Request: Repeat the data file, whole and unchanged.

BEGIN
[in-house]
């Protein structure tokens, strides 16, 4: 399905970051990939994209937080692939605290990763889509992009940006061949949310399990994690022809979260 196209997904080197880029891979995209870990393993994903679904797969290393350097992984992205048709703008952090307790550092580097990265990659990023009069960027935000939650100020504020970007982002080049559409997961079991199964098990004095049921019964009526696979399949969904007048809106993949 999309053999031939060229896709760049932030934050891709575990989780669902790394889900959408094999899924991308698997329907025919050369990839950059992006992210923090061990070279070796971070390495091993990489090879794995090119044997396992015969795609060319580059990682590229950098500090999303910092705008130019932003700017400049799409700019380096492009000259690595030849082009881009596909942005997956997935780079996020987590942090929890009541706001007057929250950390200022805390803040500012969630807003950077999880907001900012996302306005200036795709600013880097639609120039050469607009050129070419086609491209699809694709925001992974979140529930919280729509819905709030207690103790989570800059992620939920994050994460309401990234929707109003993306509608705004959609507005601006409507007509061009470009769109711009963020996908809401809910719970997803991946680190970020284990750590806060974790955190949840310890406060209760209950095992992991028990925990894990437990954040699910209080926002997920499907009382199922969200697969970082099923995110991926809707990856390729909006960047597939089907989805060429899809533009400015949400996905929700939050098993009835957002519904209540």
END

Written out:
[in-house]
């Protein structure tokens, strides 16, 4: 399905970051990939994209937080692939605290990763889509992009940006061949949310399990994690022809979260 196209997904080197880029891979995209870990393993994903679904797969290393350097992984992205048709703008952090307790550092580097990265990659990023009069960027935000939650100020504020970007982002080049559409997961079991199964098990004095049921019964009526696979399949969904007048809106993949 999309053999031939060229896709760049932030934050891709575990989780669902790394889900959408094999899924991308698997329907025919050369990839950059992006992210923090061990070279070796971070390495091993990489090879794995090119044997396992015969795609060319580059990682590229950098500090999303910092705008130019932003700017400049799409700019380096492009000259690595030849082009881009596909942005997956997935780079996020987590942090929890009541706001007057929250950390200022805390803040500012969630807003950077999880907001900012996302306005200036795709600013880097639609120039050469607009050129070419086609491209699809694709925001992974979140529930919280729509819905709030207690103790989570800059992620939920994050994460309401990234929707109003993306509608705004959609507005601006409507007509061009470009769109711009963020996908809401809910719970997803991946680190970020284990750590806060974790955190949840310890406060209760209950095992992991028990925990894990437990954040699910209080926002997920499907009382199922969200697969970082099923995110991926809707990856390729909006960047597939089907989805060429899809533009400015949400996905929700939050098993009835957002519904209540």